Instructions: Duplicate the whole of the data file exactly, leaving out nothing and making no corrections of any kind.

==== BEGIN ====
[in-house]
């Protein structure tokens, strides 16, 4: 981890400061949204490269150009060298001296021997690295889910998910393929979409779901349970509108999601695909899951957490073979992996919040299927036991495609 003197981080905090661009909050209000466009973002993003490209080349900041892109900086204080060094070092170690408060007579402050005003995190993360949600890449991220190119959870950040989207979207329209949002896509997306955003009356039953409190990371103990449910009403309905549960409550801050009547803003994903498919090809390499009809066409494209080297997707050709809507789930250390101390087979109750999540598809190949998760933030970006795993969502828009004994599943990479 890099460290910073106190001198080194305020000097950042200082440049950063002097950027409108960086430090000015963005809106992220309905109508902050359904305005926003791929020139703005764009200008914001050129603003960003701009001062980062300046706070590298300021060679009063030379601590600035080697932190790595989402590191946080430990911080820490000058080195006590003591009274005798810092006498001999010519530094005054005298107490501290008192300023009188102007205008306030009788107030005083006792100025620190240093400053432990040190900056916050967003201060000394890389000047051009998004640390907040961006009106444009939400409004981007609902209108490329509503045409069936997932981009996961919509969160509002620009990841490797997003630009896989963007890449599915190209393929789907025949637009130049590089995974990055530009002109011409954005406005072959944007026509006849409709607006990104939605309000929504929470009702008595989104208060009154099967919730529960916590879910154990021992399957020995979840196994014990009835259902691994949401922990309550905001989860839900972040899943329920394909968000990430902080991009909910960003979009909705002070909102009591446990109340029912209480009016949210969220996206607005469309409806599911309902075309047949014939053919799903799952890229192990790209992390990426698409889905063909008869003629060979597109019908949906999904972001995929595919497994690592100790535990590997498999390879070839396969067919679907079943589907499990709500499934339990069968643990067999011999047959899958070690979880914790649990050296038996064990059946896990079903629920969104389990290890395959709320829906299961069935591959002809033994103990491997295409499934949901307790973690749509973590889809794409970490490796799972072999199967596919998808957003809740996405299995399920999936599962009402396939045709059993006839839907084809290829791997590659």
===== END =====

[in-house]
């Protein structure tokens, strides 16, 4: 981890400061949204490269150009060298001296021997690295889910998910393929979409779901349970509108999601695909899951957490073979992996919040299927036991495609 003197981080905090661009909050209000466009973002993003490209080349900041892109900086204080060094070092170690408060007579402050005003995190993360949600890449991220190119959870950040989207979207329209949002896509997306955003009356039953409190990371103990449910009403309905549960409550801050009547803003994903498919090809390499009809066409494209080297997707050709809507789930250390101390087979109750999540598809190949998760933030970006795993969502828009004994599943990479 890099460290910073106190001198080194305020000097950042200082440049950063002097950027409108960086430090000015963005809106992220309905109508902050359904305005926003791929020139703005764009200008914001050129603003960003701009001062980062300046706070590298300021060679009063030379601590600035080697932190790595989402590191946080430990911080820490000058080195006590003591009274005798810092006498001999010519530094005054005298107490501290008192300023009188102007205008306030009788107030005083006792100025620190240093400053432990040190900056916050967003201060000394890389000047051009998004640390907040961006009106444009939400409004981007609902209108490329509503045409069936997932981009996961919509969160509002620009990841490797997003630009896989963007890449599915190209393929789907025949637009130049590089995974990055530009002109011409954005406005072959944007026509006849409709607006990104939605309000929504929470009702008595989104208060009154099967919730529960916590879910154990021992399957020995979840196994014990009835259902691994949401922990309550905001989860839900972040899943329920394909968000990430902080991009909910960003979009909705002070909102009591446990109340029912209480009016949210969220996206607005469309409806599911309902075309047949014939053919799903799952890229192990790209992390990426698409889905063909008869003629060979597109019908949906999904972001995929595919497994690592100790535990590997498999390879070839396969067919679907079943589907499990709500499934339990069968643990067999011999047959899958070690979880914790649990050296038996064990059946896990079903629920969104389990290890395959709320829906299961069935591959002809033994103990491997295409499934949901307790973690749509973590889809794409970490490796799972072999199967596919998808957003809740996405299995399920999936599962009402396939045709059993006839839907084809290829791997590659």